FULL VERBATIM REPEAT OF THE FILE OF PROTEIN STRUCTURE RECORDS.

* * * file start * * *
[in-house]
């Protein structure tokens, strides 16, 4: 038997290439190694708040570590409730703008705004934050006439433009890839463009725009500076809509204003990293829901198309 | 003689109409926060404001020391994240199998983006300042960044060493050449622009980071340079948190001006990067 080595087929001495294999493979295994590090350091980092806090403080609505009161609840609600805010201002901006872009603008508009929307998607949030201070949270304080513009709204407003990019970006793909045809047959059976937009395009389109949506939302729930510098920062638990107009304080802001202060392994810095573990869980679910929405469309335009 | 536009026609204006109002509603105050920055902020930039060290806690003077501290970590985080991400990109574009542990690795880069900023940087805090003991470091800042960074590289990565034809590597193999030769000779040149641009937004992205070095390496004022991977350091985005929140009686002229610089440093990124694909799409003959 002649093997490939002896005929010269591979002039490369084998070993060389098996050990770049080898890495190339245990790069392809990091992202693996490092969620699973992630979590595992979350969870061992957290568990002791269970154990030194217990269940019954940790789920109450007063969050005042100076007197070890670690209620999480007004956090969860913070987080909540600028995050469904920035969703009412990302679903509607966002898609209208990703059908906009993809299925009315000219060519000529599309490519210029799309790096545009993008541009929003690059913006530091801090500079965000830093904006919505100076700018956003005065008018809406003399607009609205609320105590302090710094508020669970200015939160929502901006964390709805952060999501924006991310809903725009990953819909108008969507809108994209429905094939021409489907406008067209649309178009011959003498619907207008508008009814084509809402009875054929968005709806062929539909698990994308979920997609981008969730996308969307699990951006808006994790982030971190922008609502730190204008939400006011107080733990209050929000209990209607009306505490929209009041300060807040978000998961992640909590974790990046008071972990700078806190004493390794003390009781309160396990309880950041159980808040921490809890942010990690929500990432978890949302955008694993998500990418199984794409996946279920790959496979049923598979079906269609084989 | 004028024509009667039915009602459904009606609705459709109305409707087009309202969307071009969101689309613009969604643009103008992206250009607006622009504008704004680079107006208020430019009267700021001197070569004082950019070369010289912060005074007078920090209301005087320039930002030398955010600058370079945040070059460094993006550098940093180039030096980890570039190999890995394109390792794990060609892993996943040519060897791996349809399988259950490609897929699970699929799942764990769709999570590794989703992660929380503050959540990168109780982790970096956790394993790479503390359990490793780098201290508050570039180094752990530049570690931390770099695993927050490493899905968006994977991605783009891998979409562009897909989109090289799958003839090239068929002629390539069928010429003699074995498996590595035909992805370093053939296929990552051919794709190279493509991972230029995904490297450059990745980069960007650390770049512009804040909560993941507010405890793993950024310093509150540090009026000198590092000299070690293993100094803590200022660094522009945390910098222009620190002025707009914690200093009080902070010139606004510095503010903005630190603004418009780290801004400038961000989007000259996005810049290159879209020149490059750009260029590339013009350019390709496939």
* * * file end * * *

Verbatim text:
[in-house]
């Protein structure tokens, strides 16, 4: 038997290439190694708040570590409730703008705004934050006439433009890839463009725009500076809509204003990293829901198309 | 003689109409926060404001020391994240199998983006300042960044060493050449622009980071340079948190001006990067 080595087929001495294999493979295994590090350091980092806090403080609505009161609840609600805010201002901006872009603008508009929307998607949030201070949270304080513009709204407003990019970006793909045809047959059976937009395009389109949506939302729930510098920062638990107009304080802001202060392994810095573990869980679910929405469309335009 | 536009026609204006109002509603105050920055902020930039060290806690003077501290970590985080991400990109574009542990690795880069900023940087805090003991470091800042960074590289990565034809590597193999030769000779040149641009937004992205070095390496004022991977350091985005929140009686002229610089440093990124694909799409003959 002649093997490939002896005929010269591979002039490369084998070993060389098996050990770049080898890495190339245990790069392809990091992202693996490092969620699973992630979590595992979350969870061992957290568990002791269970154990030194217990269940019954940790789920109450007063969050005042100076007197070890670690209620999480007004956090969860913070987080909540600028995050469904920035969703009412990302679903509607966002898609209208990703059908906009993809299925009315000219060519000529599309490519210029799309790096545009993008541009929003690059913006530091801090500079965000830093904006919505100076700018956003005065008018809406003399607009609205609320105590302090710094508020669970200015939160929502901006964390709805952060999501924006991310809903725009990953819909108008969507809108994209429905094939021409489907406008067209649309178009011959003498619907207008508008009814084509809402009875054929968005709806062929539909698990994308979920997609981008969730996308969307699990951006808006994790982030971190922008609502730190204008939400006011107080733990209050929000209990209607009306505490929209009041300060807040978000998961992640909590974790990046008071972990700078806190004493390794003390009781309160396990309880950041159980808040921490809890942010990690929500990432978890949302955008694993998500990418199984794409996946279920790959496979049923598979079906269609084989 | 004028024509009667039915009602459904009606609705459709109305409707087009309202969307071009969101689309613009969604643009103008992206250009607006622009504008704004680079107006208020430019009267700021001197070569004082950019070369010289912060005074007078920090209301005087320039930002030398955010600058370079945040070059460094993006550098940093180039030096980890570039190999890995394109390792794990060609892993996943040519060897791996349809399988259950490609897929699970699929799942764990769709999570590794989703992660929380503050959540990168109780982790970096956790394993790479503390359990490793780098201290508050570039180094752990530049570690931390770099695993927050490493899905968006994977991605783009891998979409562009897909989109090289799958003839090239068929002629390539069928010429003699074995498996590595035909992805370093053939296929990552051919794709190279493509991972230029995904490297450059990745980069960007650390770049512009804040909560993941507010405890793993950024310093509150540090009026000198590092000299070690293993100094803590200022660094522009945390910098222009620190002025707009914690200093009080902070010139606004510095503010903005630190603004418009780290801004400038961000989007000259996005810049290159879209020149490059750009260029590339013009350019390709496939």